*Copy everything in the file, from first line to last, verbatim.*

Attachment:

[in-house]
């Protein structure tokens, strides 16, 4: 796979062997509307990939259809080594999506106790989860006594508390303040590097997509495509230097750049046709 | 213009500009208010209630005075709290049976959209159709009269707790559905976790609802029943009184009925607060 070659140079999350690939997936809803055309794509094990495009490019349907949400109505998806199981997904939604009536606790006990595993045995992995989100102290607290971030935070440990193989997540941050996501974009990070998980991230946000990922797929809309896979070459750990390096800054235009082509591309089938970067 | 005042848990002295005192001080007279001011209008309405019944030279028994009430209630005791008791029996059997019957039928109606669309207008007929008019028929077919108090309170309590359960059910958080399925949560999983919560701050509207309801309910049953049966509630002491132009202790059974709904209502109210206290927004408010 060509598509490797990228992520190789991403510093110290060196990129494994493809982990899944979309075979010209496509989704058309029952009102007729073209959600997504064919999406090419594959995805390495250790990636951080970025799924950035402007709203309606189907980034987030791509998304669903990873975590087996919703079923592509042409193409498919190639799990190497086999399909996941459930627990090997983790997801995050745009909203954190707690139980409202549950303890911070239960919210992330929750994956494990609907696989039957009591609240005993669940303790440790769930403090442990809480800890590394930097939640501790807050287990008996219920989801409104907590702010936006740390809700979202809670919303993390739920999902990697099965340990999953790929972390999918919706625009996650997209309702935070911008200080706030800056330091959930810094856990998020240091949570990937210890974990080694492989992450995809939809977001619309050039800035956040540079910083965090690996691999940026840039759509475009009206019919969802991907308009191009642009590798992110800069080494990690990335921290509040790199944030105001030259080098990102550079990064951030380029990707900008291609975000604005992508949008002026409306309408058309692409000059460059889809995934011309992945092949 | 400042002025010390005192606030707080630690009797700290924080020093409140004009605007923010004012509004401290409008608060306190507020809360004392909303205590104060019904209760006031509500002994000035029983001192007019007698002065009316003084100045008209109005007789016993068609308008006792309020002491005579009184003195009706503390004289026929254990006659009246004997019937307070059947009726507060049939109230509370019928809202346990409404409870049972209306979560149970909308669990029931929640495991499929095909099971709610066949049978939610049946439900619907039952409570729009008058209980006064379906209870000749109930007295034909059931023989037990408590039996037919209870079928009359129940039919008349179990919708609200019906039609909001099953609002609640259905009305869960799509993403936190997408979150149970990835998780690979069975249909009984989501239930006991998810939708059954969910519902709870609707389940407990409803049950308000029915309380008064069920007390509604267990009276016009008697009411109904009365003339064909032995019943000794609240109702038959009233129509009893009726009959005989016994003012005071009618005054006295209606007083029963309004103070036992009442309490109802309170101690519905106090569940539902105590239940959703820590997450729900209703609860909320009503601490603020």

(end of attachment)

[in-house]
């Protein structure tokens, strides 16, 4: 796979062997509307990939259809080594999506106790989860006594508390303040590097997509495509230097750049046709 | 213009500009208010209630005075709290049976959209159709009269707790559905976790609802029943009184009925607060 070659140079999350690939997936809803055309794509094990495009490019349907949400109505998806199981997904939604009536606790006990595993045995992995989100102290607290971030935070440990193989997540941050996501974009990070998980991230946000990922797929809309896979070459750990390096800054235009082509591309089938970067 | 005042848990002295005192001080007279001011209008309405019944030279028994009430209630005791008791029996059997019957039928109606669309207008007929008019028929077919108090309170309590359960059910958080399925949560999983919560701050509207309801309910049953049966509630002491132009202790059974709904209502109210206290927004408010 060509598509490797990228992520190789991403510093110290060196990129494994493809982990899944979309075979010209496509989704058309029952009102007729073209959600997504064919999406090419594959995805390495250790990636951080970025799924950035402007709203309606189907980034987030791509998304669903990873975590087996919703079923592509042409193409498919190639799990190497086999399909996941459930627990090997983790997801995050745009909203954190707690139980409202549950303890911070239960919210992330929750994956494990609907696989039957009591609240005993669940303790440790769930403090442990809480800890590394930097939640501790807050287990008996219920989801409104907590702010936006740390809700979202809670919303993390739920999902990697099965340990999953790929972390999918919706625009996650997209309702935070911008200080706030800056330091959930810094856990998020240091949570990937210890974990080694492989992450995809939809977001619309050039800035956040540079910083965090690996691999940026840039759509475009009206019919969802991907308009191009642009590798992110800069080494990690990335921290509040790199944030105001030259080098990102550079990064951030380029990707900008291609975000604005992508949008002026409306309408058309692409000059460059889809995934011309992945092949 | 400042002025010390005192606030707080630690009797700290924080020093409140004009605007923010004012509004401290409008608060306190507020809360004392909303205590104060019904209760006031509500002994000035029983001192007019007698002065009316003084100045008209109005007789016993068609308008006792309020002491005579009184003195009706503390004289026929254990006659009246004997019937307070059947009726507060049939109230509370019928809202346990409404409870049972209306979560149970909308669990029931929640495991499929095909099971709610066949049978939610049946439900619907039952409570729009008058209980006064379906209870000749109930007295034909059931023989037990408590039996037919209870079928009359129940039919008349179990919708609200019906039609909001099953609002609640259905009305869960799509993403936190997408979150149970990835998780690979069975249909009984989501239930006991998810939708059954969910519902709870609707389940407990409803049950308000029915309380008064069920007390509604267990009276016009008697009411109904009365003339064909032995019943000794609240109702038959009233129509009893009726009959005989016994003012005071009618005054006295209606007083029963309004103070036992009442309490109802309170101690519905106090569940539902105590239940959703820590997450729900209703609860909320009503601490603020």